Abel Jones is back and his adventures are more compelling than ever, which is saying something, as readers of the earlier books in this extraordinary Civil War series will recognize. In "Honor's Kingdom" Parry has given us another captivating mystery and an astonishingly well-written historical novel, set primarily in the streets of London and Glasgow. And what do events in Britain have to do with the American Civil War? A great deal, actually, as Parry so beautifully illustrates. In the course of solving another murder, Jones meets Henry Adams (both father and son), Karl Marx and Benjamin Disraeli, among other real-life characters, and of course he encounters a lively cast of characters that are the product of Parry's ever fabulous imagination. Parry captures the sights and sounds of the era in exacting and fascinating detail--yet those details never get in the way of this riviting story. From the opening scene (a dead body is discovered in a basket of eels) to the unexpected climax of this page-turner "Honor's Kingdom" is a treat for anyone who values beautiful writing and intelligent storytelling. For my money, no other author, living or dead, has so well or so delightfully captured the Civil War era as Owen Parry. Long may he write.

Parry's Best Yet

I should have spent the last day studying for the bar exam.Unfortunately, Parry's sharp wit, along with his unsurpassed development of plot, setting and characterization dragged me away from my scholastic duties. Now I know why Abel Jones stands so quick to damn the novel as an enticing distraction from virtue (though the Welshman softens this postion somewhat in the course of this story).I found this story to be the best mystery of Parry's books, too. Though Parry's previous books were similarly entertaining, I found "Faded Coat of Blue" and "Call Each River" predictable of outcome (though having an early notion of the route made the trip no less enjoyable). As with "Shadows of Glory", I found "Honor's Kingdom" confounding until the final pages.And the villain who assumes center-stage in this novel stands up to any of the fictional rogues concocted by the Marquise de Sade as a convincing, repulsive embodiment of villainy. Though I suspect Parry's sympathies would not lie with that French "nobleman", his ability to portray such a wicked character with such sympathy ("Sympathy for the Devil", perhaps?) testifies to his skill as an author and to his integrity as an observer of the human condition.Well worth the read, and then some.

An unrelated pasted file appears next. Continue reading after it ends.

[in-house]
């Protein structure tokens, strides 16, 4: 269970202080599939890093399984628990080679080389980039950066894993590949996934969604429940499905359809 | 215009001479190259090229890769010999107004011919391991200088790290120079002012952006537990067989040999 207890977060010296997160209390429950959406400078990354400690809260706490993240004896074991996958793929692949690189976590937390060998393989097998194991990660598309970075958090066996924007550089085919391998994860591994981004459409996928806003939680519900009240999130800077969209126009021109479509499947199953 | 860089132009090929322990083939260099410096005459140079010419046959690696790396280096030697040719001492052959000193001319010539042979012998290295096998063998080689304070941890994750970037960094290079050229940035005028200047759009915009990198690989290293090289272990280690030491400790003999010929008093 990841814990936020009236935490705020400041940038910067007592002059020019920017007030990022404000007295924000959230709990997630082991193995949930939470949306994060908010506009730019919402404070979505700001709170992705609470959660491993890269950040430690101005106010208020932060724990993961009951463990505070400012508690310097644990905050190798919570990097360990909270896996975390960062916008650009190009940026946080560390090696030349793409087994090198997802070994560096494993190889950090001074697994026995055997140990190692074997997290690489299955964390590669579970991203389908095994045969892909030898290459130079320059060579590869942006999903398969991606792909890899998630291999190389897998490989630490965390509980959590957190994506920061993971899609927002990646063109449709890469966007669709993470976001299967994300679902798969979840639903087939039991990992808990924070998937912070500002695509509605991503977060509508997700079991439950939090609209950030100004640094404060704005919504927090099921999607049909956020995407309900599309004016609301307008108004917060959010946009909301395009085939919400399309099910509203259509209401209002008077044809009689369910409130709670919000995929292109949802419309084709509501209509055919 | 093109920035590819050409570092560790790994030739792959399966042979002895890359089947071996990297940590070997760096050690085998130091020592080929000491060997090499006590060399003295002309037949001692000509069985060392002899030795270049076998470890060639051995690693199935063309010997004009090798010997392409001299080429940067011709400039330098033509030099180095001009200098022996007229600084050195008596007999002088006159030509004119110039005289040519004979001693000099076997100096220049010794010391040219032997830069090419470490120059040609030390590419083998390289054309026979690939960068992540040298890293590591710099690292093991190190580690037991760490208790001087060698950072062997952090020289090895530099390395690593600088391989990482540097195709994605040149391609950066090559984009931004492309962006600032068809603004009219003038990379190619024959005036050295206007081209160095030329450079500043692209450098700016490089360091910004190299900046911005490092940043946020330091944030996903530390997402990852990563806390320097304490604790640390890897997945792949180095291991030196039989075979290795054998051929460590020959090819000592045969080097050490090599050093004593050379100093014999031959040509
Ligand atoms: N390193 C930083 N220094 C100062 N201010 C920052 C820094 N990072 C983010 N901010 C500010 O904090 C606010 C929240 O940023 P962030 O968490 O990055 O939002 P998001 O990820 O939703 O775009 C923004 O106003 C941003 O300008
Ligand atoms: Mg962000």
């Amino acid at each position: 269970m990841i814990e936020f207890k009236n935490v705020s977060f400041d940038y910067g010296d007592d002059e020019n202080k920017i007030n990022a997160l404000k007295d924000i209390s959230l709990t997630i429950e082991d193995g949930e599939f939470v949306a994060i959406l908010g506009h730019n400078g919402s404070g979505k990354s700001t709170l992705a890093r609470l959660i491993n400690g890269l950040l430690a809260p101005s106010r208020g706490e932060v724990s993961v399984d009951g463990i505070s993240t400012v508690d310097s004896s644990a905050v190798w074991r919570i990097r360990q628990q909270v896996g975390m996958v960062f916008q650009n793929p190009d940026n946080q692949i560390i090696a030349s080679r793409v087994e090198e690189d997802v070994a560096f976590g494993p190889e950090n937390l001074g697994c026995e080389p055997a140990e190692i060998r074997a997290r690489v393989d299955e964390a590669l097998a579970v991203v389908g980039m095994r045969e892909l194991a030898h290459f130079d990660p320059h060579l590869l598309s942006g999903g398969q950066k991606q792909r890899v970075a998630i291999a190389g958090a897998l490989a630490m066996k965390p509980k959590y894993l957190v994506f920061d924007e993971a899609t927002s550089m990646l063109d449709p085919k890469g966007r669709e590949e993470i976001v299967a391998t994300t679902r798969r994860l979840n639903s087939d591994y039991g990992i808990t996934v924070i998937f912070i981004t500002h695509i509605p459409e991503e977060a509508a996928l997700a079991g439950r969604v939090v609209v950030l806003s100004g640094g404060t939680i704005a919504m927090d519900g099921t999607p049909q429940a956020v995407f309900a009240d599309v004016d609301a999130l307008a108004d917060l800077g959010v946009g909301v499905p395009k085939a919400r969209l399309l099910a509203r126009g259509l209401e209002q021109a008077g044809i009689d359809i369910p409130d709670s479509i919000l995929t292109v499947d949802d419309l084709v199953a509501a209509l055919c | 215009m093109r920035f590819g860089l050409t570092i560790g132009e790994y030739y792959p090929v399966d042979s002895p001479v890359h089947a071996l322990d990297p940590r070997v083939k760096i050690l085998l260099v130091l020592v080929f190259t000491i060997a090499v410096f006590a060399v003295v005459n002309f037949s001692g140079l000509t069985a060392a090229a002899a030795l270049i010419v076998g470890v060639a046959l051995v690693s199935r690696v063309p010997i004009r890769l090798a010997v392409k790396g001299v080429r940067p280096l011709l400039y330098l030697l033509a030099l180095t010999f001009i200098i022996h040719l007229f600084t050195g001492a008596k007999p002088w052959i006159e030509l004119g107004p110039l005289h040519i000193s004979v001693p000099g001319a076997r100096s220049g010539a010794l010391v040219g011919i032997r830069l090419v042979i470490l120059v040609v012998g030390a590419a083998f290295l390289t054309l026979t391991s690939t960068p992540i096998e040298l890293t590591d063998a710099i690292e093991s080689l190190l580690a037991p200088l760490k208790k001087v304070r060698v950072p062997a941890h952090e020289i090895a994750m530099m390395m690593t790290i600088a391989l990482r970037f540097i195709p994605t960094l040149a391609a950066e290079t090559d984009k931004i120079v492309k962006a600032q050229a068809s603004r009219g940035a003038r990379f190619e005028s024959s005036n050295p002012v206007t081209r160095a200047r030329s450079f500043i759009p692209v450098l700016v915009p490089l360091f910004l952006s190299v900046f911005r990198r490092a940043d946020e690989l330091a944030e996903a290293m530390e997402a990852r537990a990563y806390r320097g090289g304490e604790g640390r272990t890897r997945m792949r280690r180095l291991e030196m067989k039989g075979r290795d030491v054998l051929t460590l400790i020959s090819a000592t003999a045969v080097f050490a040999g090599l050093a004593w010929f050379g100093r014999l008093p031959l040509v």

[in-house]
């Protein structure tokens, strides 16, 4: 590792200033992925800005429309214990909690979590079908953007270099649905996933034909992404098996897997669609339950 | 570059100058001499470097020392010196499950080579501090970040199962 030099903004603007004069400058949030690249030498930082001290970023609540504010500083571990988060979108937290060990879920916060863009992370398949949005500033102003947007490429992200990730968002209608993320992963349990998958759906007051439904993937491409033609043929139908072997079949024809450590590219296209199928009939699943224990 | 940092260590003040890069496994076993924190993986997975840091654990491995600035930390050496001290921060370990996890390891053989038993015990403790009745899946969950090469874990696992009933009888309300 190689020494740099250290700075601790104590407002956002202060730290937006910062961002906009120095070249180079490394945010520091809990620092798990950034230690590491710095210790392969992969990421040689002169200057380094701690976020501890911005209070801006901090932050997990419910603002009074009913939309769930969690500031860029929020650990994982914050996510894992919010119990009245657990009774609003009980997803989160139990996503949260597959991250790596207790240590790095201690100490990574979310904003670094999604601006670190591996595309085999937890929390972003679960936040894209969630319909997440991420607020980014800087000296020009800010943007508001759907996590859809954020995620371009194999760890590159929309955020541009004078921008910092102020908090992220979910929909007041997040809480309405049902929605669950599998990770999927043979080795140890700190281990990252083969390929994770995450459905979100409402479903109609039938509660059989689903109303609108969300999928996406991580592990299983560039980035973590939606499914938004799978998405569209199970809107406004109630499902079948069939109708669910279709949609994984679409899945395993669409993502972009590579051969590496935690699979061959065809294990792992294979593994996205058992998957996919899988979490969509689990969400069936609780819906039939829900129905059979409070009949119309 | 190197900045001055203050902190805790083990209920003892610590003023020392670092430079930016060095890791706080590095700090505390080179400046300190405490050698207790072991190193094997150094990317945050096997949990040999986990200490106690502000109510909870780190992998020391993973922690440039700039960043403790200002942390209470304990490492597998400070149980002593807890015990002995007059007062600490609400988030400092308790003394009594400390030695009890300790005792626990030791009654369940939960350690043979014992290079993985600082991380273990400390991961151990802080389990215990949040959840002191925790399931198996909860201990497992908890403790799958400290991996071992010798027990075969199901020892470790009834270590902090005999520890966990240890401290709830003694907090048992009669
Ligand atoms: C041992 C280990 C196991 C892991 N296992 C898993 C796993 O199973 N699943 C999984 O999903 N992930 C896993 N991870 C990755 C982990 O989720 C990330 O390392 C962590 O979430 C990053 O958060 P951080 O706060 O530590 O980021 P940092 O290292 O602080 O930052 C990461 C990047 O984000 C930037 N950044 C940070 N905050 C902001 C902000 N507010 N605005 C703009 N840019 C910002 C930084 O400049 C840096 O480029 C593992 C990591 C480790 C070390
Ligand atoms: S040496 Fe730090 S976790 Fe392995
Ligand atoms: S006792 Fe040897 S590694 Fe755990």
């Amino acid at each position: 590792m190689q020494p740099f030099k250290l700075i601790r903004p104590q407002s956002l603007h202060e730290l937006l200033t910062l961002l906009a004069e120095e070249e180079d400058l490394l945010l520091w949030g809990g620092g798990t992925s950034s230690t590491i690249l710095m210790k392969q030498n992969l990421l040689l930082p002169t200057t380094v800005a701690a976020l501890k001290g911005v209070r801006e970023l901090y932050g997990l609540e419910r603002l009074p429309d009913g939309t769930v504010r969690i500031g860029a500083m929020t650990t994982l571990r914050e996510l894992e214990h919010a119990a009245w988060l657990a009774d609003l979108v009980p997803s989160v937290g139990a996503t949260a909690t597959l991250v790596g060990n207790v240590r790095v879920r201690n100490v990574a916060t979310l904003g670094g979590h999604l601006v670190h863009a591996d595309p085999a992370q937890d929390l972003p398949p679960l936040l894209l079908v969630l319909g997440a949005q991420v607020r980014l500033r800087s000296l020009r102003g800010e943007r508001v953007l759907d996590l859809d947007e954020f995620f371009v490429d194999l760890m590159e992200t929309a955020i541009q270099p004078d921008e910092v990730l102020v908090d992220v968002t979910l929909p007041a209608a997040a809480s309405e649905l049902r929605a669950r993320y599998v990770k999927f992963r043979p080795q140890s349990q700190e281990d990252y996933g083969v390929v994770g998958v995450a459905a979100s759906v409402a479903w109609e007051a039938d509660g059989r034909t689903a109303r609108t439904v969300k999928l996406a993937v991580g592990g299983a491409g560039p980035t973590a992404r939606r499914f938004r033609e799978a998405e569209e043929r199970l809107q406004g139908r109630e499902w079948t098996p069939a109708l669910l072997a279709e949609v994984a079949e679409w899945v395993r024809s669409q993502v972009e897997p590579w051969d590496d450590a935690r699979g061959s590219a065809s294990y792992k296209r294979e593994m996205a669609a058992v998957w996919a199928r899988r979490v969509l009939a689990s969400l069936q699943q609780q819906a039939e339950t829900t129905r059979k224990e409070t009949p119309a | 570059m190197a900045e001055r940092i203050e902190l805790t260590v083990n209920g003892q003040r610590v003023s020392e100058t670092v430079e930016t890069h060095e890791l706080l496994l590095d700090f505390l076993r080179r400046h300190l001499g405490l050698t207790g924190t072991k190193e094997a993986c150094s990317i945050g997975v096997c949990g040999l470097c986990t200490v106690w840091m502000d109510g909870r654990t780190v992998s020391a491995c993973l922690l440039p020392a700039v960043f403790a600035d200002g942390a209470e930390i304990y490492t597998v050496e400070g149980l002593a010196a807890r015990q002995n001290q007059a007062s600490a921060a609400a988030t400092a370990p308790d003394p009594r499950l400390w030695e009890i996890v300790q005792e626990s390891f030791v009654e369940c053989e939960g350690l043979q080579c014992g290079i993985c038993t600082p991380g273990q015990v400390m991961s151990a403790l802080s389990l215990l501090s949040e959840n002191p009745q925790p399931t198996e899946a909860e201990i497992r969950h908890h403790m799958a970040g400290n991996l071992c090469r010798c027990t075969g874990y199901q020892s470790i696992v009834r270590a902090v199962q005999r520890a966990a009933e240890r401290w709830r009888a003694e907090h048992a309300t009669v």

The Soldier, Abel Jones

At one point in his account of this mission to Great Britain, Major Abel Jones confides in us. He asserts that he is, at heart, simply a soldier; not a spy, nor diplomat, nor detective. But the fact that this character is becoming all four of these should be no surprise to those of us who have traveled with him. What an adventure! The subtitle on the dust jacket is "A Novel of Historical Suspense." That's a fitting description, but doesn't give full credit to the rich portrait of Queen Victoria's England painted for us by the author through the thoughts and observations of Abel Jones and the other fascinating characters in this wonderful tale. If you haven't read the first three volumes in this superb series, you must. But even if you have not been previously introduced to Major Jones, you owe it to yourself to read "Honor's Kingdom." It's a first rate adventure and truly gives us a feel for what made America (and Americans) special in the mid-19th century.